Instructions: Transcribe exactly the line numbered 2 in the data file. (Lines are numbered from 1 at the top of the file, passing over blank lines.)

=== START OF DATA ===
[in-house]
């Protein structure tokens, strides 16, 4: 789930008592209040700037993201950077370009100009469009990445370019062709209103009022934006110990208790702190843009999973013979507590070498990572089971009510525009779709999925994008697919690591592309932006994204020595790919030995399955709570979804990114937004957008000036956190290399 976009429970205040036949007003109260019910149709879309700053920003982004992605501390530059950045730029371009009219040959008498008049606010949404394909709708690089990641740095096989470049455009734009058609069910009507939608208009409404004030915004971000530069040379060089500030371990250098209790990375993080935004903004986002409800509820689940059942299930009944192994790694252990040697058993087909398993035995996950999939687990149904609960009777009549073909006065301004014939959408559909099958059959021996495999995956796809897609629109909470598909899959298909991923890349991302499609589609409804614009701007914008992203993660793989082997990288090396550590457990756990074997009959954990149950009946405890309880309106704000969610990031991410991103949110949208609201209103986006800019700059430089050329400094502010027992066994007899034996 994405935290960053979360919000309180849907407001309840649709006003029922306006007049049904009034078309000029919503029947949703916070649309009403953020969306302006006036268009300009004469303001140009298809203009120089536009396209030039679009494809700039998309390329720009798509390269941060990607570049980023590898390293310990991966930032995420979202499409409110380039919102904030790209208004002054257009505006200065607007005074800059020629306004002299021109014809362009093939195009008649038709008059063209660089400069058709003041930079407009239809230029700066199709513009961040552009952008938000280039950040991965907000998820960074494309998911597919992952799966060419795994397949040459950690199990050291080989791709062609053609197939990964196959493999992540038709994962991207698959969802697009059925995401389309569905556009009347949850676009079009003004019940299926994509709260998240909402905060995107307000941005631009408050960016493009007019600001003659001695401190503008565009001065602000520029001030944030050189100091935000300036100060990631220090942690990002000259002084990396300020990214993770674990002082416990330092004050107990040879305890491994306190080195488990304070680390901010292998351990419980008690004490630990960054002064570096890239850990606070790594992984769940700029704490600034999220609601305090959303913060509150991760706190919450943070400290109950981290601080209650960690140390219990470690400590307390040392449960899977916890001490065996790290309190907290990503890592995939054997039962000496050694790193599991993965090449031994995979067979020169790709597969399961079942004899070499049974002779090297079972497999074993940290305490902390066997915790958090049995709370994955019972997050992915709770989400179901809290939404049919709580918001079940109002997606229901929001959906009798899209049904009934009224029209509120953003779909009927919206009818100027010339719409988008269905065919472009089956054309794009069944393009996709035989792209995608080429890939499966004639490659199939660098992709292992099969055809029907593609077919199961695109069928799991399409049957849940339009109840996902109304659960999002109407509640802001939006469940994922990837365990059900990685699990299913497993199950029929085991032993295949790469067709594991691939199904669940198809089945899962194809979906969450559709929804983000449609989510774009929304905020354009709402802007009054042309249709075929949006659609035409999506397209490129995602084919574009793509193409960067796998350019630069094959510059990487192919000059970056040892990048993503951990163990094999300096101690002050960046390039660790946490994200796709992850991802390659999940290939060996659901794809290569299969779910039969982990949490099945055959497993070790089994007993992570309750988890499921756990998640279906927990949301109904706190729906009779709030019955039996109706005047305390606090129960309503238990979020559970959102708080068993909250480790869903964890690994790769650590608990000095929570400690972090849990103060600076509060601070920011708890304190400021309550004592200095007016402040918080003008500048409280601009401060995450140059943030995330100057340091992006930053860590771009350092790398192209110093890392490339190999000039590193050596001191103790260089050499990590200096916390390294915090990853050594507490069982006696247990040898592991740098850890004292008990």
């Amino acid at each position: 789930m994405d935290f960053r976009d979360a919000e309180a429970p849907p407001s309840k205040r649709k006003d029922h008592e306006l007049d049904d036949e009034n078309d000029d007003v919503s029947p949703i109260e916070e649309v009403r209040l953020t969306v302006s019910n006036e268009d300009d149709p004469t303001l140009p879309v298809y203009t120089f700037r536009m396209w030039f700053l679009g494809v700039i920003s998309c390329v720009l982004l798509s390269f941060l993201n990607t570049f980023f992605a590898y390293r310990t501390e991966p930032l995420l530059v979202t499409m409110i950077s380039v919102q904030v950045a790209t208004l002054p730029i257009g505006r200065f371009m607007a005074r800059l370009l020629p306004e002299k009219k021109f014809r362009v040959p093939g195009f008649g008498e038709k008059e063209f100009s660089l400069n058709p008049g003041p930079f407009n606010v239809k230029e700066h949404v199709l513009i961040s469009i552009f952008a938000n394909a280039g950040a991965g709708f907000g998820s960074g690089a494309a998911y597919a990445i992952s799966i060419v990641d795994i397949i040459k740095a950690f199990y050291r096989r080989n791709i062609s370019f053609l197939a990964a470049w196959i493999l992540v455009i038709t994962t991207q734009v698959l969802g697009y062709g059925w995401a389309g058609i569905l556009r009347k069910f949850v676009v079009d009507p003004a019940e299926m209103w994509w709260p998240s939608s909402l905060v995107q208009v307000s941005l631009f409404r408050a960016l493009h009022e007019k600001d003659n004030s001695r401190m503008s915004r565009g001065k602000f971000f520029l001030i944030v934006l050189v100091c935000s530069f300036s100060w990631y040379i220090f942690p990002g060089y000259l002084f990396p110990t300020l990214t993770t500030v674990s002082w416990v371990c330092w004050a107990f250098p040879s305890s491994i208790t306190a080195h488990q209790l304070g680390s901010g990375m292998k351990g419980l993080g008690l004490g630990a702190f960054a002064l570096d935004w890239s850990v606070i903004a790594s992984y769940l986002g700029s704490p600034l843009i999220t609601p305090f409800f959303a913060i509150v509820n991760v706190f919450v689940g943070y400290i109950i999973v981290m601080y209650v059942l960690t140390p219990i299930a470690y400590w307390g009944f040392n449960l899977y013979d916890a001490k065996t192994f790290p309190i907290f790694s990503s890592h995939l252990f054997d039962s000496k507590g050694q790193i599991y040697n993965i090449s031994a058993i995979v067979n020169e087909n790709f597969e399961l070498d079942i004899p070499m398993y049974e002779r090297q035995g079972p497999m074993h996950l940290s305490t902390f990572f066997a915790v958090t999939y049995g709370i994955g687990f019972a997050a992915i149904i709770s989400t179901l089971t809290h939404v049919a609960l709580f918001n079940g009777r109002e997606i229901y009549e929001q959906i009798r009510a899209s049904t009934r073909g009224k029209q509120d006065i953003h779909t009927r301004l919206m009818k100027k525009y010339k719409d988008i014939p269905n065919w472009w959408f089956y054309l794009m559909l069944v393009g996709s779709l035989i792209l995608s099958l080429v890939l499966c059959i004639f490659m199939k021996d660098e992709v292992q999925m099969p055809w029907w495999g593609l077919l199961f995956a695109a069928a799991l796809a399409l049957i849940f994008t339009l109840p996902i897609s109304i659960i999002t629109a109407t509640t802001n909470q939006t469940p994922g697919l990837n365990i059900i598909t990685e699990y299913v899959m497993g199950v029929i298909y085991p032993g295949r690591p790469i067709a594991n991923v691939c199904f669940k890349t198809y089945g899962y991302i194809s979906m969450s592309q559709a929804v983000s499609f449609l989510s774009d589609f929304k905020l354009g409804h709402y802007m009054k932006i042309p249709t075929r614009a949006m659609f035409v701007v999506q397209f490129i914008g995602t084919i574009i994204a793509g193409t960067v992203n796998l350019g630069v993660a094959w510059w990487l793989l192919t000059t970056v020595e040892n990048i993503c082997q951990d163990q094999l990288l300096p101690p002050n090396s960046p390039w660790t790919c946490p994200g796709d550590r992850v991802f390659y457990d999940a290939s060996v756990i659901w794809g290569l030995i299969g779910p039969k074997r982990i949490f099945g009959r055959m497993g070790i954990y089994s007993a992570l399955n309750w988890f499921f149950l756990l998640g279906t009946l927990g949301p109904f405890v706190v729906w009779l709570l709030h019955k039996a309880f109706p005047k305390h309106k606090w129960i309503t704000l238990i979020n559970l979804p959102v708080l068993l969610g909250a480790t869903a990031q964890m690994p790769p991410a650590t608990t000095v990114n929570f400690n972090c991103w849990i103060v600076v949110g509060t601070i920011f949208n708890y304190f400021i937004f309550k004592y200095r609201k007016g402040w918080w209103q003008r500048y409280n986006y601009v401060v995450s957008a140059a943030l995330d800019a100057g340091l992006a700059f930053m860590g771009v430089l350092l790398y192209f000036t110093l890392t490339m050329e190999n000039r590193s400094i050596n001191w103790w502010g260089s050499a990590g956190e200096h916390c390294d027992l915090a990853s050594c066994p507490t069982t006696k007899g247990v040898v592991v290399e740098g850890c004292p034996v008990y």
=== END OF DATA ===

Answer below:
């Protein structure tokens, strides 16, 4: 789930008592209040700037993201950077370009100009469009990445370019062709209103009022934006110990208790702190843009999973013979507590070498990572089971009510525009779709999925994008697919690591592309932006994204020595790919030995399955709570979804990114937004957008000036956190290399 976009429970205040036949007003109260019910149709879309700053920003982004992605501390530059950045730029371009009219040959008498008049606010949404394909709708690089990641740095096989470049455009734009058609069910009507939608208009409404004030915004971000530069040379060089500030371990250098209790990375993080935004903004986002409800509820689940059942299930009944192994790694252990040697058993087909398993035995996950999939687990149904609960009777009549073909006065301004014939959408559909099958059959021996495999995956796809897609629109909470598909899959298909991923890349991302499609589609409804614009701007914008992203993660793989082997990288090396550590457990756990074997009959954990149950009946405890309880309106704000969610990031991410991103949110949208609201209103986006800019700059430089050329400094502010027992066994007899034996 994405935290960053979360919000309180849907407001309840649709006003029922306006007049049904009034078309000029919503029947949703916070649309009403953020969306302006006036268009300009004469303001140009298809203009120089536009396209030039679009494809700039998309390329720009798509390269941060990607570049980023590898390293310990991966930032995420979202499409409110380039919102904030790209208004002054257009505006200065607007005074800059020629306004002299021109014809362009093939195009008649038709008059063209660089400069058709003041930079407009239809230029700066199709513009961040552009952008938000280039950040991965907000998820960074494309998911597919992952799966060419795994397949040459950690199990050291080989791709062609053609197939990964196959493999992540038709994962991207698959969802697009059925995401389309569905556009009347949850676009079009003004019940299926994509709260998240909402905060995107307000941005631009408050960016493009007019600001003659001695401190503008565009001065602000520029001030944030050189100091935000300036100060990631220090942690990002000259002084990396300020990214993770674990002082416990330092004050107990040879305890491994306190080195488990304070680390901010292998351990419980008690004490630990960054002064570096890239850990606070790594992984769940700029704490600034999220609601305090959303913060509150991760706190919450943070400290109950981290601080209650960690140390219990470690400590307390040392449960899977916890001490065996790290309190907290990503890592995939054997039962000496050694790193599991993965090449031994995979067979020169790709597969399961079942004899070499049974002779090297079972497999074993940290305490902390066997915790958090049995709370994955019972997050992915709770989400179901809290939404049919709580918001079940109002997606229901929001959906009798899209049904009934009224029209509120953003779909009927919206009818100027010339719409988008269905065919472009089956054309794009069944393009996709035989792209995608080429890939499966004639490659199939660098992709292992099969055809029907593609077919199961695109069928799991399409049957849940339009109840996902109304659960999002109407509640802001939006469940994922990837365990059900990685699990299913497993199950029929085991032993295949790469067709594991691939199904669940198809089945899962194809979906969450559709929804983000449609989510774009929304905020354009709402802007009054042309249709075929949006659609035409999506397209490129995602084919574009793509193409960067796998350019630069094959510059990487192919000059970056040892990048993503951990163990094999300096101690002050960046390039660790946490994200796709992850991802390659999940290939060996659901794809290569299969779910039969982990949490099945055959497993070790089994007993992570309750988890499921756990998640279906927990949301109904706190729906009779709030019955039996109706005047305390606090129960309503238990979020559970959102708080068993909250480790869903964890690994790769650590608990000095929570400690972090849990103060600076509060601070920011708890304190400021309550004592200095007016402040918080003008500048409280601009401060995450140059943030995330100057340091992006930053860590771009350092790398192209110093890392490339190999000039590193050596001191103790260089050499990590200096916390390294915090990853050594507490069982006696247990040898592991740098850890004292008990």